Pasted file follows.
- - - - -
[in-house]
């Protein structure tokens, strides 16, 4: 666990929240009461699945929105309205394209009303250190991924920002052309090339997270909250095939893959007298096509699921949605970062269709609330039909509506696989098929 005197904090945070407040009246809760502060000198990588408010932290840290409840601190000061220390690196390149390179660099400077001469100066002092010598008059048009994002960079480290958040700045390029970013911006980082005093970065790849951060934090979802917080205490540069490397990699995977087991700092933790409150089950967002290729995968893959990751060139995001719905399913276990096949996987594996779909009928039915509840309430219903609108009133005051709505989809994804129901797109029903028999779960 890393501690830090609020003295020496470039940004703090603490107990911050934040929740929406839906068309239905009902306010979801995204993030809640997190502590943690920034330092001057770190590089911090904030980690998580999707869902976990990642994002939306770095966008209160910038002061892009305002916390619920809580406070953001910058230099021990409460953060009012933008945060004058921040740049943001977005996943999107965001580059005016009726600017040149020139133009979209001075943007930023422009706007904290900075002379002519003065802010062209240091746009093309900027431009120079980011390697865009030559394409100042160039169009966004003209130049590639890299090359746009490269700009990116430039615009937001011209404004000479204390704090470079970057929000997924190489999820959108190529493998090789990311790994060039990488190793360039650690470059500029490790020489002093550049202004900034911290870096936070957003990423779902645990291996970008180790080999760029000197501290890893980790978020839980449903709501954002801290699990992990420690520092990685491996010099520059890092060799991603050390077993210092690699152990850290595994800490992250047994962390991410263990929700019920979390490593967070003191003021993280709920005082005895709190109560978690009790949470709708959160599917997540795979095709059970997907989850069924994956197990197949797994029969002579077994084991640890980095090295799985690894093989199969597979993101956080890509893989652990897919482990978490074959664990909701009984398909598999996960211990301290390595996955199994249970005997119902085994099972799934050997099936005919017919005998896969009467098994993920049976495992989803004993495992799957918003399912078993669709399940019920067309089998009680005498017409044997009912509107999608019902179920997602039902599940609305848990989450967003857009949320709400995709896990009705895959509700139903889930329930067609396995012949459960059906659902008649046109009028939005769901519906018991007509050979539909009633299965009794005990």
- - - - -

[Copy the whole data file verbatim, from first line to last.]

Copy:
[in-house]
């Protein structure tokens, strides 16, 4: 666990929240009461699945929105309205394209009303250190991924920002052309090339997270909250095939893959007298096509699921949605970062269709609330039909509506696989098929 005197904090945070407040009246809760502060000198990588408010932290840290409840601190000061220390690196390149390179660099400077001469100066002092010598008059048009994002960079480290958040700045390029970013911006980082005093970065790849951060934090979802917080205490540069490397990699995977087991700092933790409150089950967002290729995968893959990751060139995001719905399913276990096949996987594996779909009928039915509840309430219903609108009133005051709505989809994804129901797109029903028999779960 890393501690830090609020003295020496470039940004703090603490107990911050934040929740929406839906068309239905009902306010979801995204993030809640997190502590943690920034330092001057770190590089911090904030980690998580999707869902976990990642994002939306770095966008209160910038002061892009305002916390619920809580406070953001910058230099021990409460953060009012933008945060004058921040740049943001977005996943999107965001580059005016009726600017040149020139133009979209001075943007930023422009706007904290900075002379002519003065802010062209240091746009093309900027431009120079980011390697865009030559394409100042160039169009966004003209130049590639890299090359746009490269700009990116430039615009937001011209404004000479204390704090470079970057929000997924190489999820959108190529493998090789990311790994060039990488190793360039650690470059500029490790020489002093550049202004900034911290870096936070957003990423779902645990291996970008180790080999760029000197501290890893980790978020839980449903709501954002801290699990992990420690520092990685491996010099520059890092060799991603050390077993210092690699152990850290595994800490992250047994962390991410263990929700019920979390490593967070003191003021993280709920005082005895709190109560978690009790949470709708959160599917997540795979095709059970997907989850069924994956197990197949797994029969002579077994084991640890980095090295799985690894093989199969597979993101956080890509893989652990897919482990978490074959664990909701009984398909598999996960211990301290390595996955199994249970005997119902085994099972799934050997099936005919017919005998896969009467098994993920049976495992989803004993495992799957918003399912078993669709399940019920067309089998009680005498017409044997009912509107999608019902179920997602039902599940609305848990989450967003857009949320709400995709896990009705895959509700139903889930329930067609396995012949459960059906659902008649046109009028939005769901519906018991007509050979539909009633299965009794005990």